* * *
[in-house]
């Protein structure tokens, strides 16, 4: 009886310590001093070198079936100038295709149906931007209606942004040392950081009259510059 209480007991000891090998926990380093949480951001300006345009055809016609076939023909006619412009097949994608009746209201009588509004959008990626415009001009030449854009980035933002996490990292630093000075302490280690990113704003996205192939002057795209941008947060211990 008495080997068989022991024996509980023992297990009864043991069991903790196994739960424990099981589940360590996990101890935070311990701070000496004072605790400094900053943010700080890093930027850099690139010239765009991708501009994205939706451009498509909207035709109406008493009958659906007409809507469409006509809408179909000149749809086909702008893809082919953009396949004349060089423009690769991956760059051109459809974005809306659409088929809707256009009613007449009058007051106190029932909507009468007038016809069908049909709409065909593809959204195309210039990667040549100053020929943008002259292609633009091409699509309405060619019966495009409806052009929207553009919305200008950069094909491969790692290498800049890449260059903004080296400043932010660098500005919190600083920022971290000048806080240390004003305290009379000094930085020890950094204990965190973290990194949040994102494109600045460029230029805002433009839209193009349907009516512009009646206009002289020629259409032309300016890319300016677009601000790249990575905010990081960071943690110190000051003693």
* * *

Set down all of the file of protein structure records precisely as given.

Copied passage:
[in-house]
């Protein structure tokens, strides 16, 4: 009886310590001093070198079936100038295709149906931007209606942004040392950081009259510059 209480007991000891090998926990380093949480951001300006345009055809016609076939023909006619412009097949994608009746209201009588509004959008990626415009001009030449854009980035933002996490990292630093000075302490280690990113704003996205192939002057795209941008947060211990 008495080997068989022991024996509980023992297990009864043991069991903790196994739960424990099981589940360590996990101890935070311990701070000496004072605790400094900053943010700080890093930027850099690139010239765009991708501009994205939706451009498509909207035709109406008493009958659906007409809507469409006509809408179909000149749809086909702008893809082919953009396949004349060089423009690769991956760059051109459809974005809306659409088929809707256009009613007449009058007051106190029932909507009468007038016809069908049909709409065909593809959204195309210039990667040549100053020929943008002259292609633009091409699509309405060619019966495009409806052009929207553009919305200008950069094909491969790692290498800049890449260059903004080296400043932010660098500005919190600083920022971290000048806080240390004003305290009379000094930085020890950094204990965190973290990194949040994102494109600045460029230029805002433009839209193009349907009516512009009646206009002289020629259409032309300016890319300016677009601000790249990575905010990081960071943690110190000051003693």